Transformational Travel (Part 3)Beyond Borders
I want to tell you about Beyond Borders. Beyond Borders, the mission organization Tony Campolo has been associated with in Haiti, recently came to a period of reckoning. They had done many building projects, and though they were not all disabling to local people, some of the projects may have indeed done more harm than good.
They prayerfully restructured their program and now call their short-term trips “transformational travel.” That's where I got the title for these posts. The focus is not on buildings or a project but on constructing relationships with local people. For example, they pair a short-termer woman with a local woman in Haiti to learn from one another about what it means in their respective lands to be a godly woman.
Here's more from their site:
Through the Transformational Travel program, Beyond Borders provides privileged people from the global north the rare opportunity to meet face to face with their neighbors of the global south.
Participants travel to Haiti, stay in the homes of poor Haitians, and learn more of their struggle to organize and build a better life for themselves. They interact, through translators, learning about their faith, their struggles and joys. They witness community organizations wrestling against great odds to make a better life for their people. They meet Haitians and expatriates who have spent years working for justice alongside the oppressed.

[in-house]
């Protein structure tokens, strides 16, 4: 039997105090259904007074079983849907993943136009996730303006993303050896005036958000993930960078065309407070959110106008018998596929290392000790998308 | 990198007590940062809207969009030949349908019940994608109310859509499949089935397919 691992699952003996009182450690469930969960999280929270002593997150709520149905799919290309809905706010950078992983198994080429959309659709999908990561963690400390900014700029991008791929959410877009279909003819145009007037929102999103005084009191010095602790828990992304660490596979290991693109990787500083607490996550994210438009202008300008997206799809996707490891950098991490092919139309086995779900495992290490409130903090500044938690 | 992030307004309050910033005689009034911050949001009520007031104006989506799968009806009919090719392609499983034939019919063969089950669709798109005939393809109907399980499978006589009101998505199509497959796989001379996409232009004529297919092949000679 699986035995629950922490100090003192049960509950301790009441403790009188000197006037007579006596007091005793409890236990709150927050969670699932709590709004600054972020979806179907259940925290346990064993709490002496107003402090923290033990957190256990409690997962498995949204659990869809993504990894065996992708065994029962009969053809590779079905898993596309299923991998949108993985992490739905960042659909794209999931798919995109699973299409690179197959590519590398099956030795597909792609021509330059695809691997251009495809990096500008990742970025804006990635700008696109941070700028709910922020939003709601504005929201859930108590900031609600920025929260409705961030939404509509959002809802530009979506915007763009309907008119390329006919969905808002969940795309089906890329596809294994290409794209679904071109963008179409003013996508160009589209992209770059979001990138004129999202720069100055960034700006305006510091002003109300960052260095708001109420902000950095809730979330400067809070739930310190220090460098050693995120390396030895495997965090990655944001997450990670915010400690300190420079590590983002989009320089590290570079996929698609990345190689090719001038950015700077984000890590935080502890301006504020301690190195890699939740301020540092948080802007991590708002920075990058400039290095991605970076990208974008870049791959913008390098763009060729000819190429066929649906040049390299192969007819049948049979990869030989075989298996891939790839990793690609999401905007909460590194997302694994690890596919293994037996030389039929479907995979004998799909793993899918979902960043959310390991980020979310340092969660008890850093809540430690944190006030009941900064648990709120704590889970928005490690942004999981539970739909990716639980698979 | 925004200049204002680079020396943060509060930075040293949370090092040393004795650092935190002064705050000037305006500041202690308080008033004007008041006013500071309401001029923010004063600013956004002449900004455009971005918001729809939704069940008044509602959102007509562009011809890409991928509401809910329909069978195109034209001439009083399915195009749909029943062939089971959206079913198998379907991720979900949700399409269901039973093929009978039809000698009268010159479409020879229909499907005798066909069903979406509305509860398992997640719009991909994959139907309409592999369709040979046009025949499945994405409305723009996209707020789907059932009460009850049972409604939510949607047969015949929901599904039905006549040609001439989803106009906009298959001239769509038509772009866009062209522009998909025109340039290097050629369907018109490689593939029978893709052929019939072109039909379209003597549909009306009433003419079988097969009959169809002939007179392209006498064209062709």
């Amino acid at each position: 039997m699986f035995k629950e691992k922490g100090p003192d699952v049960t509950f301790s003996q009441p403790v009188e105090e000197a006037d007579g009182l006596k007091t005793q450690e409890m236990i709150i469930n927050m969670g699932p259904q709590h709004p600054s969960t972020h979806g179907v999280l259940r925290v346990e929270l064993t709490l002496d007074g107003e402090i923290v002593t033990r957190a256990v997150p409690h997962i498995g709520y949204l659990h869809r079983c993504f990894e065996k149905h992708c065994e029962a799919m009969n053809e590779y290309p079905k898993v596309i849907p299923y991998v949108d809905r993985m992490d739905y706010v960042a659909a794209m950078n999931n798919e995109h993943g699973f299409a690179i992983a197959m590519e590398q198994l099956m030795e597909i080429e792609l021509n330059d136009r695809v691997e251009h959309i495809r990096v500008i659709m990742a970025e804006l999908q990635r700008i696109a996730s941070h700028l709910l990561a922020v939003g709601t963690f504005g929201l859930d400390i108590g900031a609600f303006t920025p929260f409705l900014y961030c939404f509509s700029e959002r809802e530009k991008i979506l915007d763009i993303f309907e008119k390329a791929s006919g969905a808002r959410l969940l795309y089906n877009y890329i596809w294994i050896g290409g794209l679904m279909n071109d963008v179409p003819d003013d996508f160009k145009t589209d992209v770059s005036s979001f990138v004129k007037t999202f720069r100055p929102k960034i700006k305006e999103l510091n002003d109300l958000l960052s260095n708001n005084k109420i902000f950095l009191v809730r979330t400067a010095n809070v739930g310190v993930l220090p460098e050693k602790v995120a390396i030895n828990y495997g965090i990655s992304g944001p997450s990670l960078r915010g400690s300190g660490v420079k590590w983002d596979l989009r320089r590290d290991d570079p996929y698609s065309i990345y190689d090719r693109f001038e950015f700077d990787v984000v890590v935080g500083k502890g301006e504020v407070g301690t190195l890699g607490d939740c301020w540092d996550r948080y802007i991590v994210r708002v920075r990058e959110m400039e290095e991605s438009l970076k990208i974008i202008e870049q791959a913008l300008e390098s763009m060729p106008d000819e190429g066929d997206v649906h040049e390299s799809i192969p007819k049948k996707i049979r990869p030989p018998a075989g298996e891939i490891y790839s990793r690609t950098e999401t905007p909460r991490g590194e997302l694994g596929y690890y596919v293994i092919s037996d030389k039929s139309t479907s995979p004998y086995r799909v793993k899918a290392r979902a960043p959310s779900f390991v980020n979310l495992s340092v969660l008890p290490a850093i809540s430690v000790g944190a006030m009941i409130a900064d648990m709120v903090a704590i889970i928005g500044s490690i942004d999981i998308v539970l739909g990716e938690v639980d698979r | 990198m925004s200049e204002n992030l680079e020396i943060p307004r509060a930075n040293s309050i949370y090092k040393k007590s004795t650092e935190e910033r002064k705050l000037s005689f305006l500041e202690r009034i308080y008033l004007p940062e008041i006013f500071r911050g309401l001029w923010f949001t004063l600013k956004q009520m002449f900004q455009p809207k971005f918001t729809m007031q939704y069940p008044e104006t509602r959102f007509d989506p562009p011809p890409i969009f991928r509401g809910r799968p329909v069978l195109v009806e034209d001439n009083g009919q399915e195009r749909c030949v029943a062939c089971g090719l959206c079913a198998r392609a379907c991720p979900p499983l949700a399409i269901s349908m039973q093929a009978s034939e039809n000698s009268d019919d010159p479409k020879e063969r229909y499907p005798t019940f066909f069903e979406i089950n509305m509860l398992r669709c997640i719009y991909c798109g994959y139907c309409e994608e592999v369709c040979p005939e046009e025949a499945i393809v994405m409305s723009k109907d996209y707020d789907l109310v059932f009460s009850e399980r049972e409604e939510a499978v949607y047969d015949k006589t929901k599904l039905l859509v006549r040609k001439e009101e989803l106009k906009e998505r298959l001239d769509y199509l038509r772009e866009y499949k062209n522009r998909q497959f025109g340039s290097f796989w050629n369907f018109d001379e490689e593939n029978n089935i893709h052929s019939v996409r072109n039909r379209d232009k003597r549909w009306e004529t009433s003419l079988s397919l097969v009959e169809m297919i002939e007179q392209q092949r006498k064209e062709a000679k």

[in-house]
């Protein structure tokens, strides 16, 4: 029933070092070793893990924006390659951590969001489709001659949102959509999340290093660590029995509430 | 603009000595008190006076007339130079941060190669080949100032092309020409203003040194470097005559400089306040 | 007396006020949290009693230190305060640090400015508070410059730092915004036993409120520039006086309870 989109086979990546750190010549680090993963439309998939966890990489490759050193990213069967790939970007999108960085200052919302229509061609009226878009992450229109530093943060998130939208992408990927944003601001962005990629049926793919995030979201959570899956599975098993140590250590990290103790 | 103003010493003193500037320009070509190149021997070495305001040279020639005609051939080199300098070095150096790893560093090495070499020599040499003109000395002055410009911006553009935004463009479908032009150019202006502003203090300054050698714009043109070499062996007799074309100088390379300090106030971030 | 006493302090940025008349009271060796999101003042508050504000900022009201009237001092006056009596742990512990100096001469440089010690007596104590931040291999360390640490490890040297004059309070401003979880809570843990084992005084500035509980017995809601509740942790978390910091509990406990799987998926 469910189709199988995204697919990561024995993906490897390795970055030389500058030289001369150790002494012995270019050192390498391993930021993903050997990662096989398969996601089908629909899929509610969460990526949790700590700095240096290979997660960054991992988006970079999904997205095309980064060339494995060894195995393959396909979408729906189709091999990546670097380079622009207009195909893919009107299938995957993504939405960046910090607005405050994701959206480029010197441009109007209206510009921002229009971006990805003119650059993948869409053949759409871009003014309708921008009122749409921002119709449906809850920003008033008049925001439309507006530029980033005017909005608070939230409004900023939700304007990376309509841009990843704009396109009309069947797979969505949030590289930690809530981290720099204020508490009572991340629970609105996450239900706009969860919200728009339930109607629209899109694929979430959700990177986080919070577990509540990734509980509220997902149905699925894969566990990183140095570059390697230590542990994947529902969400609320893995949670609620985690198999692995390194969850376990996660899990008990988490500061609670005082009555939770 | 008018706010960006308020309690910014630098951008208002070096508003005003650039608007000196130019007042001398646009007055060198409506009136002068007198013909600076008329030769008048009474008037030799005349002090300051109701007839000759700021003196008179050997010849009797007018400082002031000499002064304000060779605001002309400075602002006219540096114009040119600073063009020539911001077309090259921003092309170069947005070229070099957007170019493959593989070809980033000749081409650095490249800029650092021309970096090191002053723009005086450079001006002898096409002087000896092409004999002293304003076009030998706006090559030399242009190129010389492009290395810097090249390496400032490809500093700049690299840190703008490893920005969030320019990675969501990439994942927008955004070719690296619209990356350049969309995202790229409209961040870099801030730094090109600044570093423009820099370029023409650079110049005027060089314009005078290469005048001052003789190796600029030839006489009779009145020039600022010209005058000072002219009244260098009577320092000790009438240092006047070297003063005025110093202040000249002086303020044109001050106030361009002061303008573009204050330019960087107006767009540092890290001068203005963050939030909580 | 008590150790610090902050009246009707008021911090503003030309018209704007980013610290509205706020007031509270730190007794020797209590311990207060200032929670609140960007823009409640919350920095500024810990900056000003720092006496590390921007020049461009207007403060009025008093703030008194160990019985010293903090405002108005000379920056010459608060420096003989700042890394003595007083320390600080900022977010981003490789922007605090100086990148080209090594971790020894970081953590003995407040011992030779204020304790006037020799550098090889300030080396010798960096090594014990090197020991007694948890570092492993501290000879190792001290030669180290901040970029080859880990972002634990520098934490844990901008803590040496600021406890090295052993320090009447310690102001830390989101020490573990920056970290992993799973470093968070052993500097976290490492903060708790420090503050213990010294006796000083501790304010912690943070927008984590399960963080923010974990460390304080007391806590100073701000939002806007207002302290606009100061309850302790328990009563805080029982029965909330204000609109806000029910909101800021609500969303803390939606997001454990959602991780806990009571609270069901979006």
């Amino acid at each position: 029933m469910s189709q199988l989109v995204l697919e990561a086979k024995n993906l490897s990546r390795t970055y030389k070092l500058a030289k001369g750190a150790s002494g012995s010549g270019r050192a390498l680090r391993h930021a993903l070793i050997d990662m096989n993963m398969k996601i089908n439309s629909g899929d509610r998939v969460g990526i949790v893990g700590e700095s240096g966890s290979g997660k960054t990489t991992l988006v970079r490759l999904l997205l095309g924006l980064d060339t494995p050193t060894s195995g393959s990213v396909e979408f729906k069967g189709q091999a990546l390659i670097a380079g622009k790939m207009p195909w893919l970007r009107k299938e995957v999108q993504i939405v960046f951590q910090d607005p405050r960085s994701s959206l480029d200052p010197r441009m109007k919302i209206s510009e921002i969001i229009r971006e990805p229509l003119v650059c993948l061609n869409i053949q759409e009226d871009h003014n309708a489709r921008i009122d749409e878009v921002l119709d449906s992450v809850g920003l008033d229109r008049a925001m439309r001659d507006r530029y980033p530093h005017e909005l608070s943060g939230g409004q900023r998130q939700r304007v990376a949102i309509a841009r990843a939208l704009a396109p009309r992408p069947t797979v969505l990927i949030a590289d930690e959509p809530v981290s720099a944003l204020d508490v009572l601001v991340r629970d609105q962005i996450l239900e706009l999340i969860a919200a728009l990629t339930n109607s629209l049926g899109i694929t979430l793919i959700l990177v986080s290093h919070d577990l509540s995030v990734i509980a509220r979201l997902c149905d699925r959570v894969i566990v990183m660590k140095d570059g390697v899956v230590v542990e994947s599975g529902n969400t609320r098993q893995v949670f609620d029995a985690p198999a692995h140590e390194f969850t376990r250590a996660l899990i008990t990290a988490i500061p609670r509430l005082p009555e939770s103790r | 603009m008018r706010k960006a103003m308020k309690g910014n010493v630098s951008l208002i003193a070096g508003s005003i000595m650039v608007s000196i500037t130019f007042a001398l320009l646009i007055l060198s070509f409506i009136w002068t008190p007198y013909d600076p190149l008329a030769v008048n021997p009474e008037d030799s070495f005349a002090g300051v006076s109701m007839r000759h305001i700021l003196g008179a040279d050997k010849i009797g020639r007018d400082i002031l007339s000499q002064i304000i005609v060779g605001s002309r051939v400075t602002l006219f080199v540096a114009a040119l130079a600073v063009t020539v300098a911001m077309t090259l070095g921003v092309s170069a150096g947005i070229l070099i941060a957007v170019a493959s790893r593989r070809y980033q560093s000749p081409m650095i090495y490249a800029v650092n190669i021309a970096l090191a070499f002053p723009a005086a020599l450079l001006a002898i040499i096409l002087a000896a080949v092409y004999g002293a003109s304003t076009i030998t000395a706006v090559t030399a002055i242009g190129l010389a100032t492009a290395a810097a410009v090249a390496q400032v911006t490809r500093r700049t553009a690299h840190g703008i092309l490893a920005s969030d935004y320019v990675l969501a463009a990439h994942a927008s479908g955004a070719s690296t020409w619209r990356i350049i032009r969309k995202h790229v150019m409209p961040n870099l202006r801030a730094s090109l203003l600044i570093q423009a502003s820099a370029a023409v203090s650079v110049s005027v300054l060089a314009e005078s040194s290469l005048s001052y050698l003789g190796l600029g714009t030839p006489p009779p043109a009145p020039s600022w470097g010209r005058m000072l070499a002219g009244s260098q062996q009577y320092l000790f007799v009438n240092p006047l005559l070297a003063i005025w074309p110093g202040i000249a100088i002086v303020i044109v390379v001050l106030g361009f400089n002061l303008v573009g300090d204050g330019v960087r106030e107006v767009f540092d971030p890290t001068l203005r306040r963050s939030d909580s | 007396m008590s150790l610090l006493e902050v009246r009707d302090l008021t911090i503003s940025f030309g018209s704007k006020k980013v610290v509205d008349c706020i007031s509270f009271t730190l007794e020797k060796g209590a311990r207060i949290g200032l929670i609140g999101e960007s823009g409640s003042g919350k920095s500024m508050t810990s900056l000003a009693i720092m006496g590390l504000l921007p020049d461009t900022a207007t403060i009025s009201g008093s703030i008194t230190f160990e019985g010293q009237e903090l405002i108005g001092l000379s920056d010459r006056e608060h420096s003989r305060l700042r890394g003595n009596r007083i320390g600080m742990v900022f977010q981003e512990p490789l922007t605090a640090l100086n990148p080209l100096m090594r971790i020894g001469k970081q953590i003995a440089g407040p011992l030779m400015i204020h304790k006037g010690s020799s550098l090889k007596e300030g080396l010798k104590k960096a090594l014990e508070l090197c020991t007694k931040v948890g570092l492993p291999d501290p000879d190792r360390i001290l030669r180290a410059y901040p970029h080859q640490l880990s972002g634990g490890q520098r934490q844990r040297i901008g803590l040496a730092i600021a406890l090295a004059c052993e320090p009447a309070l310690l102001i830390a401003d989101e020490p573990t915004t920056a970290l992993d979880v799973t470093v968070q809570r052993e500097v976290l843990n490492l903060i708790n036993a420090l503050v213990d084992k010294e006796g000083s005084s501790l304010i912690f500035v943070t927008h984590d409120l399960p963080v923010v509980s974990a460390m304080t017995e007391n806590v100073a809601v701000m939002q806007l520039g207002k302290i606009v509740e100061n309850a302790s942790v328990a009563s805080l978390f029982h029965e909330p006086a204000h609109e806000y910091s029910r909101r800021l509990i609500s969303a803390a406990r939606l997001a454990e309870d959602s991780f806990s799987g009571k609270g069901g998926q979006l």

These encounters are almost always transformative for all involved, including the Haitian communities who receive the visitors. Participants from the north become more aware of the people on the other side of many of the choices they make and become more engaged in the effort to build a more just and equitable world. The Haitian hosts are affirmed for their courage and their struggle is validated. The sense that their voice is not only heard, but can make a difference in how their privileged visitors see the world, is a great encouragement.
Participants may engage in a small service project while in Haiti; but they perform their most important service through their effort to listen to and learn from their Haitian hosts. Along with interacting with their hosts, visiting groups are given time to question, reflect, and begin to re-examine old assumptions. Participants continue to serve after they return home in the response they make to their experience and in the life choices they make that promote local and global justice and peace.